Dearest monks and artists,
We have had an amazing spring full of travel and teaching. In March we led a group of young adults on a pilgrimage to Glendalough. In April, I went back to the Northwest U.S. for three weeks of leading retreats and trainings. May brought us to Vienna to lead a monastic pilgrimage there, and in June we led a group of pilgrims here in Galway. The season has felt richly blessed. This work is at heart about relationship, and to spend time with so many beautiful souls in such amazing places feels abundant beyond measure.
Summer brings some time for spaciousness at the Abbey, time for John and I to rest and renew, as well as do some dreaming together for what is unfolding next. I also have another book project to work on and I am excited to have long stretches of time to sink into the creative process.
Several months ago, an Australian spoken word artist whose work I love, Joel McKerrow, was having a fundraising campaign for his new album. I made a donation at the level where Joel would write a poem for me, and I sent him the web page for the Holy Disorder of Dancing Monks to see what might be inspired. I really love what emerged:
We dance. We dance wild.
Not a two step, structured repetition. We dance large.
We dance flailing arms.
We dance the erratic and the wriggle,
the blunder, stumble and fall with no need to get back up again.
For our fumbles are our dance
and our dance is our rebellion and our declaration and our surrender.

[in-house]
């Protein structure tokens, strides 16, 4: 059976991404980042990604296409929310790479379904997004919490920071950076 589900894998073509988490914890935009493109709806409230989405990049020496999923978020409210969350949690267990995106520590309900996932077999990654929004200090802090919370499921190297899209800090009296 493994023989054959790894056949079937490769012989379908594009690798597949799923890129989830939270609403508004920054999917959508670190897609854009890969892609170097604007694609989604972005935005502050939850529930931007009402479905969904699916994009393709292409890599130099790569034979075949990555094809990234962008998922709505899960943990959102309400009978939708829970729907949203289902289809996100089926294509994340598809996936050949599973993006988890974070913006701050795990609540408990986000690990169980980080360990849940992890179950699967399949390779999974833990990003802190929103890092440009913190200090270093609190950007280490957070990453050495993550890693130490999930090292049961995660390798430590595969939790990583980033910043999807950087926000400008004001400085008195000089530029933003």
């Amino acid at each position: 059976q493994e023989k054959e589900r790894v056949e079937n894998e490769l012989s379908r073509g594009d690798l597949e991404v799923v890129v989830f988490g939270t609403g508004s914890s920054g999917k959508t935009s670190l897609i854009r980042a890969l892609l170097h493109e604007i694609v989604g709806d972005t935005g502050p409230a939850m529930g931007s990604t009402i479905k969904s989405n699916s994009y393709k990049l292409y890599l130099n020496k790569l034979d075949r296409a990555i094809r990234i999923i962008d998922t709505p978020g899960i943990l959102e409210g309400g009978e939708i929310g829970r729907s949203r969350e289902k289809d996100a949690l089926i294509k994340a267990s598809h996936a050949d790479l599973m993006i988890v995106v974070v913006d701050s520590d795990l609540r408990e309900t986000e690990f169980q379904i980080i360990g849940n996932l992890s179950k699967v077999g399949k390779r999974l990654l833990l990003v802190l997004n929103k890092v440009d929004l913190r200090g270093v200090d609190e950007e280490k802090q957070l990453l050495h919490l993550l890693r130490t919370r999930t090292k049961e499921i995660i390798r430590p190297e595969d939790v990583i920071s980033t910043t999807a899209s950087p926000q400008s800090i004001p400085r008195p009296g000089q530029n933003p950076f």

Our falling to the floor is a knowing that it is only in the places
of dust and grime and footprint, only in the failed step and the rusty body, only in the falling
that we can ever truly meet the holy and the sacred.
We meet God on the floor.
So we choose to not rise too quickly,
to not keep ourselves together,
to not think we have this nailed,
this life, this God, this mystery, this question.
Our dancing is our stumbling and our stumbling is our dancing
and how disorderly we may seem,
and how undignified and messy,
we dive headfirst into not having the answers,
giving ourselves to a more spacious rhythm.
The song that is heard only in the silence,
only in the listening ear,
only in the unexplored landscape.
The whisper at the edges.
We find ourselves
when we lose ourselves.
The wilderness and the wild.
The Christ who gathers.
The Christ who descends.
The giving up of control.
The smallness of humility.
The largeness of the mystery.
The immensity of seeking the sacred in everything.
Never running from life
but plunging ourselves more wholly into her.
We dance and we feel our lumbered bodies begin to move.
We dance and we feel the heavy begin to take flight.
We dance to find liberation.
We dance to bring redemption,
the untwisting of the beautiful,
We dance to the new rhythm, the ancient rhythm, the holy rhythm,
the rhythm that holds it all together.
We dance to bring space.
We dance to hold hands.
We dance and we dance and we dance and we dance
until we are dizzy and falling.
We dance. We dance wild.
We are the Holy Disorder of Dancing Monks.
I am so grateful to Joel for capturing the spirit of this community so beautifully.
Be sure to visit Joel’s website and check out his first album One Foot in the Clay (I especially love his poem Dweller and often play it for our pilgrimages and the powerful poem God so rooted in mystical tradition) and his newest album Welcome Home (the title track is a powerful anthem for artists and The Search calls us to make journeys to the wild edges). He is a very talented and soulful artist.
Will you dance today dear monks?
With great and growing love,
Photo © Rebecca Browne from our recent pilgrimage in Ireland